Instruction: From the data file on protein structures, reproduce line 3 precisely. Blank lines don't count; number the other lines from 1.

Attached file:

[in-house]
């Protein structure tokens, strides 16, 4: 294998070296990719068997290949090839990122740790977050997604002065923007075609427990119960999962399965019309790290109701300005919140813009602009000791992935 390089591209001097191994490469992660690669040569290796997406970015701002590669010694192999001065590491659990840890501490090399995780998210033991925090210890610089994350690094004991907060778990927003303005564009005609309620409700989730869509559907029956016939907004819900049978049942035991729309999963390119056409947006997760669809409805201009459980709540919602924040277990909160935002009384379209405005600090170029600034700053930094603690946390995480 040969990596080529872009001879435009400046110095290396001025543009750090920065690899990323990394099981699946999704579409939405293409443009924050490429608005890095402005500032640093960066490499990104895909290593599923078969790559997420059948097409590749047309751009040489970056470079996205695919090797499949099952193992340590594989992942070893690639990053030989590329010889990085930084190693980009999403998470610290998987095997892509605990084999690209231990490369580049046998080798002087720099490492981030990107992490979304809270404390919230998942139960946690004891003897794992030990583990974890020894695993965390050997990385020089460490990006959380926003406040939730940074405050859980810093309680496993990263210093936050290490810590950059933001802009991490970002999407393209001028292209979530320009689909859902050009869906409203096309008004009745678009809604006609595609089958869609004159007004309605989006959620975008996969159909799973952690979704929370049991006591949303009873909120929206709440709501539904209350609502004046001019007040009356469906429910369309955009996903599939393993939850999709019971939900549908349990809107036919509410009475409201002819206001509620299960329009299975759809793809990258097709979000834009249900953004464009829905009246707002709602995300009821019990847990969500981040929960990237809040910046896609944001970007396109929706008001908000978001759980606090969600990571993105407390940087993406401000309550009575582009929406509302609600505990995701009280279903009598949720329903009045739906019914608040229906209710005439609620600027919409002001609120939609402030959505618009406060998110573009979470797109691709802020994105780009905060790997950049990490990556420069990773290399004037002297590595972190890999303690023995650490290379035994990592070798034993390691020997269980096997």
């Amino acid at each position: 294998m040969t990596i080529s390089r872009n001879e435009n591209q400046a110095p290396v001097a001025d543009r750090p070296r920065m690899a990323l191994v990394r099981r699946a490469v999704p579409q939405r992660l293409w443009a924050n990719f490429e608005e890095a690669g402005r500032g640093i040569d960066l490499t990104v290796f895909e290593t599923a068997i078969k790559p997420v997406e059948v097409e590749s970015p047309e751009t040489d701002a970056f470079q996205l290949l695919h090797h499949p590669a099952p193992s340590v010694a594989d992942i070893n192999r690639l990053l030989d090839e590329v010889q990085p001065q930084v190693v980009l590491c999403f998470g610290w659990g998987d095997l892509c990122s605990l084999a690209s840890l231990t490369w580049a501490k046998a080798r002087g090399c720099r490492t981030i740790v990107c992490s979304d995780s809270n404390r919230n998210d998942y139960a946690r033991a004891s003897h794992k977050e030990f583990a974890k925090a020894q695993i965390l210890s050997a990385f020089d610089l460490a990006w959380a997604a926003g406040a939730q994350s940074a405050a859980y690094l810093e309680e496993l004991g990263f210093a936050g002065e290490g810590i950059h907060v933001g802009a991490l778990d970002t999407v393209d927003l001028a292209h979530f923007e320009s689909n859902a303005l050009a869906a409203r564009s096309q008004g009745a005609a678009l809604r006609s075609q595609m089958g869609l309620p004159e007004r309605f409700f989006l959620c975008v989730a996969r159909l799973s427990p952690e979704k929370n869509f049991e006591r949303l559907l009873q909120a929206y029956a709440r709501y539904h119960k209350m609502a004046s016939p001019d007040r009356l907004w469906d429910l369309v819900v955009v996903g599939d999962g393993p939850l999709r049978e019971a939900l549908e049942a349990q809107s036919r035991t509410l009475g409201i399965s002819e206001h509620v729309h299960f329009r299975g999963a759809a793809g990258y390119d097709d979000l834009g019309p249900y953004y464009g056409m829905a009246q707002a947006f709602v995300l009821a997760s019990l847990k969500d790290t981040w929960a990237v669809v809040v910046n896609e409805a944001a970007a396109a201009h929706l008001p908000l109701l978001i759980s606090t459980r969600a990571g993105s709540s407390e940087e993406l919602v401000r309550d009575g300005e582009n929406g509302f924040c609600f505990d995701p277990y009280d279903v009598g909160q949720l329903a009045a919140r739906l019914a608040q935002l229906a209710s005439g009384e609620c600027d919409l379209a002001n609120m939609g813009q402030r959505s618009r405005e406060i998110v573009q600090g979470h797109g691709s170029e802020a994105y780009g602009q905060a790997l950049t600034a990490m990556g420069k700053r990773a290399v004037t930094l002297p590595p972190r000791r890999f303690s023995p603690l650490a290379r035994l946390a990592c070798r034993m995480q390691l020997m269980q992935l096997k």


């Amino acid at each position: 294998m040969t990596i080529s390089r872009n001879e435009n591209q400046a110095p290396v001097a001025d543009r750090p070296r920065m690899a990323l191994v990394r099981r699946a490469v999704p579409q939405r992660l293409w443009a924050n990719f490429e608005e890095a690669g402005r500032g640093i040569d960066l490499t990104v290796f895909e290593t599923a068997i078969k790559p997420v997406e059948v097409e590749s970015p047309e751009t040489d701002a970056f470079q996205l290949l695919h090797h499949p590669a099952p193992s340590v010694a594989d992942i070893n192999r690639l990053l030989d090839e590329v010889q990085p001065q930084v190693v980009l590491c999403f998470g610290w659990g998987d095997l892509c990122s605990l084999a690209s840890l231990t490369w580049a501490k046998a080798r002087g090399c720099r490492t981030i740790v990107c992490s979304d995780s809270n404390r919230n998210d998942y139960a946690r033991a004891s003897h794992k977050e030990f583990a974890k925090a020894q695993i965390l210890s050997a990385f020089d610089l460490a990006w959380a997604a926003g406040a939730q994350s940074a405050a859980y690094l810093e309680e496993l004991g990263f210093a936050g002065e290490g810590i950059h907060v933001g802009a991490l778990d970002t999407v393209d927003l001028a292209h979530f923007e320009s689909n859902a303005l050009a869906a409203r564009s096309q008004g009745a005609a678009l809604r006609s075609q595609m089958g869609l309620p004159e007004r309605f409700f989006l959620c975008v989730a996969r159909l799973s427990p952690e979704k929370n869509f049991e006591r949303l559907l009873q909120a929206y029956a709440r709501y539904h119960k209350m609502a004046s016939p001019d007040r009356l907004w469906d429910l369309v819900v955009v996903g599939d999962g393993p939850l999709r049978e019971a939900l549908e049942a349990q809107s036919r035991t509410l009475g409201i399965s002819e206001h509620v729309h299960f329009r299975g999963a759809a793809g990258y390119d097709d979000l834009g019309p249900y953004y464009g056409m829905a009246q707002a947006f709602v995300l009821a997760s019990l847990k969500d790290t981040w929960a990237v669809v809040v910046n896609e409805a944001a970007a396109a201009h929706l008001p908000l109701l978001i759980s606090t459980r969600a990571g993105s709540s407390e940087e993406l919602v401000r309550d009575g300005e582009n929406g509302f924040c609600f505990d995701p277990y009280d279903v009598g909160q949720l329903a009045a919140r739906l019914a608040q935002l229906a209710s005439g009384e609620c600027d919409l379209a002001n609120m939609g813009q402030r959505s618009r405005e406060i998110v573009q600090g979470h797109g691709s170029e802020a994105y780009g602009q905060a790997l950049t600034a990490m990556g420069k700053r990773a290399v004037t930094l002297p590595p972190r000791r890999f303690s023995p603690l650490a290379r035994l946390a990592c070798r034993m995480q390691l020997m269980q992935l096997k």